Self- and Co-regulation of Anger and Fear in Preschoolers with Autism Spectrum Disorders: The Role of Maternal Parenting Style and Temperament

Yael Hirschler-Guttenberg, Ruth Feldman, Sharon Ostfeld-Etzion, Nathaniel Laor, Ofer Golan*

*Corresponding author for this work

Research output: Contribution to journalArticlepeer-review

30 Scopus citations

Abstract

Emotion regulation (ER) difficulties are a major concern in children with autism spectrum disorder (ASD). Maternal temperament and parenting style have significant effects on children’s ER. However, these effects have not been studied in children with ASD. Forty preschoolers with ASD and their mothers and forty matched controls engaged in fear and anger ER paradigms, micro-coded for child self- and co-regulatory behaviors and parent’s regulation-facilitation. Mothers’ parenting style and temperament were self-reported. In the ASD group only, maternal authoritarian style predicted higher self-regulation and lower co-regulation of anger and maternal authoritative style predicted higher self-regulation of fear. Maternal temperament did not predict child’s ER. Findings emphasize the importance of maternal flexible parenting style in facilitating ER among children with ASD.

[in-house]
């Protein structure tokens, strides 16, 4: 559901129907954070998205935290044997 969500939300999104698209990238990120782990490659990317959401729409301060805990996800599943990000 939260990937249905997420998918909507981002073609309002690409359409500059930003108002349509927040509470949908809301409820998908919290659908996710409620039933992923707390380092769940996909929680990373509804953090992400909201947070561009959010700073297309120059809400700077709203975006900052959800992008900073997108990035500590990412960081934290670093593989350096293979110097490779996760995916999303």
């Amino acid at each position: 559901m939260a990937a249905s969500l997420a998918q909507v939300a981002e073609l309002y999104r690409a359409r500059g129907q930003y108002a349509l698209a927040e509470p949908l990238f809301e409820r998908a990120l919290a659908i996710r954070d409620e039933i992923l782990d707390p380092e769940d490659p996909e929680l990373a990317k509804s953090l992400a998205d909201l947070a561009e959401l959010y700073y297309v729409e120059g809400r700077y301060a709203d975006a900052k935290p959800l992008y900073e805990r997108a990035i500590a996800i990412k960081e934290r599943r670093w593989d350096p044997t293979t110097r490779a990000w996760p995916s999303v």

Original languageEnglish
Pages (from-to)3004-3014
Number of pages11
JournalJournal of Autism and Developmental Disorders
Volume45
Issue number9
DOIs
StatePublished - 1 Sep 2015

Funding

FundersFunder number
Association for Children

    Keywords

    • Autism spectrum disorder
    • Emotion regulation
    • Maternal temperament
    • Parenting style
    • Preschool children

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